In the past, our blood pressure monitors and incubators were stand-alone devices. They required people to approach the device, look at the readings, document the data points, and make a report. Today, these devices (and many others) are connected to networks and the internet, which not only creates more efficient processes, but also improves data accuracy. This leads to systems with the ability to correlate data across devices and history to provide more insight and improve care. The Internet of Things (IoT) continues to help healthcare providers treat patients.
Using the IoT, healthcare providers can deliver and monitor care beyond the services provided in a hospital or other healthcare facility. The use of connected care allows doctors or caregivers to monitor their patients from anywhere. This frees up space in healthcare establishments, and allows healthcare professionals to continue to focus on their “face-to-face” missions while being able to monitor their health and serious risks.
Although this technology has advantages, it raises concerns, particularly because of the interconnectivity it involves. The interconnectivity of devices drives requirements for data protection, privacy, and the need to secure connectivity while monitoring risks and vulnerabilities. Healthcare security breaches are a digital pandemic that can quickly escalate if left unchecked. Here are three important tips for keeping these devices safe.
Tip 1: Secure the cloud and data
Many of these medical technologies transfer data from devices to the cloud and cloud-based applications. While using or building your own cloud-based services has many security benefits, it doesn’t solve everything. You are still responsible for many aspects of security, even in these shared services models.
You need to know who is responsible for which elements of security. It is highly likely that workload and data protection will remain your responsibility. However, what about compliance with health and privacy regulations? Leverage your company policies to secure infrastructure and data as if you are hosting the solutions yourself. You will also need to ensure that these requirements extend to partners and service providers.
Tip 2: Protect devices
Successfully closing the cybersecurity gap requires a multifaceted device security strategy, starting with improving endpoint persistence and progressing to geofencing. We recommend that healthcare organizations define their unique approach to endpoint security by first using a security platform rather than best-of-breed products and tools.
Tip 3: Minimize third-party risk
Third-party risk is a major problem in today’s landscape. During the past year, many healthcare establishments across France and around the world have experienced a security breach via a third party. Organizations spend a lot of time and money protecting the systems, applications, and technologies they control, and often assume their partners do the same.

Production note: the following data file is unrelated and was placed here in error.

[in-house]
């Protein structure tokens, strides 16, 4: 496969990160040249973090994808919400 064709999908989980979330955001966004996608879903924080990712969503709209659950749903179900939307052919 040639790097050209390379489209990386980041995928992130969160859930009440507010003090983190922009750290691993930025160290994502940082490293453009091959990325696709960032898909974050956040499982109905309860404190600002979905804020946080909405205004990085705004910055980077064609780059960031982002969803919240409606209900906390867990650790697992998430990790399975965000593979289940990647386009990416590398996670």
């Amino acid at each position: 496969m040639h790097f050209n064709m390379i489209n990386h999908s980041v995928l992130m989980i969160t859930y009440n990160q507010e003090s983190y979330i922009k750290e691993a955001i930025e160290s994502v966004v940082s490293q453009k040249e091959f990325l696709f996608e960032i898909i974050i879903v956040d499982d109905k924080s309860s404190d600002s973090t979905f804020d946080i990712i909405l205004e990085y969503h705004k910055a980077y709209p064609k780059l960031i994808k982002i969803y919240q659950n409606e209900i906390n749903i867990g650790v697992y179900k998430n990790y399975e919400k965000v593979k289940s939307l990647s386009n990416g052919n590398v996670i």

This approach means that an attacker’s path of least resistance is through a third party. The attackers will break into the third party’s system and then into your system. A recent example took place in Australia where thousands of patients who used a home hospital service in South Australia had their personal information compromised when one of the largest insurance providers was hacked by an unsuspecting third party. allowed.
Many healthcare organizations work with thousands (or more) of these third parties. It is essential that you have a program in place to assess and manage the risks associated with this collaboration. Managing these risks requires programs that assess your partners’ people, processes, and technology. You should define security requirements for existing third-party systems as well as any new systems. These requirements should be continuously updated. They need to stay current with compliance requirements, security technology enhancements, and the threat landscape. This is not an easy task.
Why do criminals care? It’s simple: everything is connected
Although IoT devices do not connect directly to patient records, criminals still use this access point to jump to more critical systems in your environment, whether it is a patient billing system or of medical records. Attackers can then gain additional intelligence about how these systems work together and help craft an even larger and more dangerous breach.
There is a potential risk to human life. We predict that we will soon see the “weaponization” of IoT devices. One can imagine the implications. Even without the threat of physical harm, the value of health data is vastly greater than that of other data. Health records are used for identity theft, extortion, or worse.
It is important to understand that the absence of direct access to documents does not mean that a system (or data) has no value. This is an essential point to be aware of, whatever the solution. Users often think a piece of information has no value because they don’t consider how hackers are going to put things together, like puzzle pieces, to achieve their larger goal.